A 1031 exchange is a great way to defer taxes on capital gains or depreciation recapture. Although this tax savings tool has been around for decades, there are still some common misconceptions as to how exactly it works.
1) 1031 exchanges are only for real estate. A 1031 exchange can be used for a large variety of asset types that are held for investment or used in a trade of business, including, but not limited to, aircraft, cars, trucks, rail cars, agriculture/construction/manufacturing equipment, and even artwork.
2) “Like-kind” means I must exchange the same type of property, such as an office building for an office building. When it comes to real estate, the type of property you exchange doesn’t have to be the same or even similar. For example, you can exchange an office building for a farm and vice versa. The term “like-kind” deals with broad categories, such that a parcel of real estate can’t be exchanged for a piece of art and construction equipment can’t be exchanged for an airplane.
3) In order to complete a 1031 exchange, I must first find someone to “swap” property with. You are not required to “swap” property with one person. In fact, you are free to sell your property to one person and buy your replacement property from someone entirely different.
4) I have to sell my property first before I can buy a new one. While this type of exchange is the most common, you also have the option of buying the new property before selling your existing one. This is referred to as a reverse exchange.
5) The sale and purchase must take place simultaneously. From the date of closing of the relinquished property, the exchanger has 45 days to identify their replacement property and 180 days or the due date of their tax return (including extensions), whichever comes first, to close on the replacement property.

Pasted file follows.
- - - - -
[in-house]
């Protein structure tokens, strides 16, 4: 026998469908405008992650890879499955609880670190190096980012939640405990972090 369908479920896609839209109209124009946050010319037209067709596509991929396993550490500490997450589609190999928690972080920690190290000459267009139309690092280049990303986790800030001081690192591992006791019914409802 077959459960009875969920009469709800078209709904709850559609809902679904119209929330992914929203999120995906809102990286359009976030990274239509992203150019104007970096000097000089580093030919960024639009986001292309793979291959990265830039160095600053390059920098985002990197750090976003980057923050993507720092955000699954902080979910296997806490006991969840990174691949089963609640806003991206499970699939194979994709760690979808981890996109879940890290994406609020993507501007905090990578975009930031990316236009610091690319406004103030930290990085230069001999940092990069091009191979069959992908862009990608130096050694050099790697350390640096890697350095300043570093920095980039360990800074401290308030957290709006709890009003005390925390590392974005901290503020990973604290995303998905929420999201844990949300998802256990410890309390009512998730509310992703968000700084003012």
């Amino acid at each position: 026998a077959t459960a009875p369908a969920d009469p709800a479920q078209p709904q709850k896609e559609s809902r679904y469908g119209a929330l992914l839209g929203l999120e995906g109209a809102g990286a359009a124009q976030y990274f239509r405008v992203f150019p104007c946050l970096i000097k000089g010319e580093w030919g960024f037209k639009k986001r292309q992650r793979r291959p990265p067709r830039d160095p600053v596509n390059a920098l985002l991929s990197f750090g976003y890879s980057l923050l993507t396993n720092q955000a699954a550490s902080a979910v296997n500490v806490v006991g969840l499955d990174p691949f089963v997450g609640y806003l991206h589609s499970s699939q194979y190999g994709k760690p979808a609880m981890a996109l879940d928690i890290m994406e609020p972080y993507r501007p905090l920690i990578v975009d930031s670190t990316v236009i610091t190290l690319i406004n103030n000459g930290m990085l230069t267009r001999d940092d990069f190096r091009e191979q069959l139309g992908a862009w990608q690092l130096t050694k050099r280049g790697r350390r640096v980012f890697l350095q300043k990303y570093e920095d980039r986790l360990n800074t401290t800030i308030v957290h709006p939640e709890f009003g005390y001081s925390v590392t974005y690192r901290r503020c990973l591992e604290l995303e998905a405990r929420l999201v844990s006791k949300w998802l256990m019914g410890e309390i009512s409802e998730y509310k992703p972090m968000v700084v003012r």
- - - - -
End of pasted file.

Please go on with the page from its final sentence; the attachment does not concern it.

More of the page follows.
6) All of the funds from the sale of the relinquished property must be reinvested. In order to defer 100% of the tax associated with the sale of the relinquished property, all sales proceeds must be used to acquire replacement property. Partial reinvestment is also possible, but will typically trigger gain upon the sale, resulting in partial tax deferral.
7) If I sell one property, I can only exchange into one property. You can sell one property and exchange into multiple properties and vice versa, as long as all of the rules are followed.
8) 1031 exchanges are just for big companies and investors. Anyone who owns qualified business or investment property, whether large corporations or individuals, can utilize a 1031 exchange.
9) I don’t need to use a Qualified Intermediary (QI). While using a QI for an exchange is not required, the IRS provides “safe harbor” procedures for 1031 exchanges with QIs. So using a QI helps ensure the highest chance of success for your exchange.
10) It doesn’t really matter who my QI is. The right QI can make the difference between a successful exchange and a failed exchange. Before selecting a QI, make sure you’ve found one with high levels of experience and expertise who knows how to handle your type of exchange. Make sure your funds are held in a segregated escrow or trust account and not commingled with other exchangers’ funds.
What is a 1031 exchange? Find out more by downloading our 1031 Exchange Kit.
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